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Everything You Need to Know About the Lawsuit to Protect the Right to Life


The Mississippi Justice Institute (MJI) filed a lawsuit on Monday that seeks to establish that the Mississippi Constitution does not protect the right to abortion. That question has come into sharp focus since July 7, 2022, when the state enacted a ban on elective abortions.

Here’s what you need to know about the suit, filed against state medical officials on behalf of the American Association of Pro-Life Physicians (AAPLOG), which is represented by MJI

1. Whether Abortion is a Constitutional Right Has Not Been Fully Settled.

On June 24, 2022, the U.S. Supreme Court handed down its opinion in Dobbs v. Jackson Women’s Health Organization, overruling Roe v. Wade, which held that the U.S. Constitution protected a right to seek an abortion, and returned control of abortion policy from federal courts back to the states. But a similar opinion by the Mississippi Supreme Court, named Pro-Choice Mississippi v. Fordice, still holds that abortion is a right protected by the Mississippi Constitution.

Every state has its own constitution. While state constitutions cannot restrict rights secured by the federal Constitution, they can offer greater protection of rights than that afforded under the U.S. Constitution.

Because the Fordice opinion relied heavily on Roe and Casey – cases which the U.S. Supreme Court has now said were “egregiously wrong” – the rationale for the supposed state constitutional right to abortion appears now to be invalid. But the Mississippi Supreme Court has not yet had the opportunity to overrule its opinion in Fordice. So, as of today, elective abortions in Mississippi seem to be both statutorily illegal and constitutionally protected at the same time.

The lawsuit filed by MJI seeks to clarify this legal uncertainty and establish that abortion is not protected by the Mississippi Constitution and that the state’s elective abortion ban is valid.

2. The Validity of Mississippi’s Elective Abortion Ban is Uncertain.

Mississippi’s elective abortion ban conflicts with the Mississippi Supreme Court’s opinion in Fordice and has already been subject to a state constitutional challenge by an abortion clinic. After failing to secure the right to continue performing abortions while that lawsuit was pending, the abortion clinic abandoned its suit and moved to another state. However, until the Fordice opinion is overruled or recognized as no longer good law, Mississippi’s elective abortion ban will remain vulnerable to legal challenges.

3. Pro-Life Physicians Are Being Pressured to Violate their Conscience.

AAPLOG is the largest organization of pro-life obstetrician-gynecologists in the world. AAPLOG includes obstetrician-gynecologists and other physicians, with over 6,000 medical professionals nationwide. AAPLOG members oppose elective abortion and are committed to the care and well-being of their patients including both pregnant women and their unborn children.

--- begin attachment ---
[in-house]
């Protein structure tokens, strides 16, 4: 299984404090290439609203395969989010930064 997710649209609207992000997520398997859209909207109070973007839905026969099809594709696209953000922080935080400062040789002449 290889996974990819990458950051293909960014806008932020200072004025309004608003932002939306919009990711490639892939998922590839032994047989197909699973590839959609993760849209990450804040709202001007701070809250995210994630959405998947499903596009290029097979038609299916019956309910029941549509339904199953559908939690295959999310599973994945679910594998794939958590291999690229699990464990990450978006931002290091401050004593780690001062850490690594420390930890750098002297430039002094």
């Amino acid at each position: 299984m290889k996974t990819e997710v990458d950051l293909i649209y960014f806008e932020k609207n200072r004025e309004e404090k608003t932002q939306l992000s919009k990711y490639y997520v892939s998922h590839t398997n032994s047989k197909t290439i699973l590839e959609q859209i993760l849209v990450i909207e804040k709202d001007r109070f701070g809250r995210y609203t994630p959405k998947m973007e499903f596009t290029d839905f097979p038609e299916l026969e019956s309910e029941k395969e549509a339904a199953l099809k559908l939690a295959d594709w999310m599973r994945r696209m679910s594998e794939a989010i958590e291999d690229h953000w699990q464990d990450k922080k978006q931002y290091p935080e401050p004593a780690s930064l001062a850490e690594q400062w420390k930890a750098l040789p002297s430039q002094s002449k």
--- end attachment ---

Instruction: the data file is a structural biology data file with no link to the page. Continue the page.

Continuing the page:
AAPLOG filed suit to defend the conscience rights of its members in Mississippi. Many professional medical associations have sought for years to advocate for pro-abortion political positions, rather than focusing on their missions of upholding medical standards. Even worse, those medical organizations have continuously sought to violate the conscience rights of pro-life physicians by forcing them to provide or refer patients for elective abortions. Several of those organizations have issued guidelines suggesting that it is unethical, and potentially punishable by the government, for physicians who oppose elective abortion to refuse to provide or refer patients to other providers for lawful, elective abortions.

By establishing that Mississippi’s elective abortion ban is constitutional, AAPLOG hopes to finally put an end to those intimidation tactics and to defend the right to life in Mississippi.

4. If Successful, the Lawsuit Would End Court-Imposed, Elective Abortion Policy in Mississippi.

The people of Mississippi have long sought to protect the lives of unborn children. However, in 1973, those efforts came to a near halt following the U.S. Supreme Court’s infamous opinion in Roe v. Wade.

For 49 years, abortion policy was removed from the democratic process and decided by federal courts. Now, the U.S. Supreme Court has returned control over abortion policy back to the states, where it rightly belongs. But Mississippi’s own courts have not yet had the chance to similarly relinquish control over abortion policy. If the lawsuit is successful, Mississippi’s courts will now recognize that abortion policy is for the people of Mississippi to decide, not the state’s judges.

Mississippi has led the charge to protect life, and with this lawsuit, Mississippi will continue to lead the way.

The Mississippi Justice Institute is a non-profit, constitutional litigation center and the legal arm of the Mississippi Center for Public Policy. It defends the personal, economic, and religious liberty of Mississippians in court to ensure that all forms of government are limited to their essential responsibilities as provided by the Constitution and to foster freedom and prosperity in the state.

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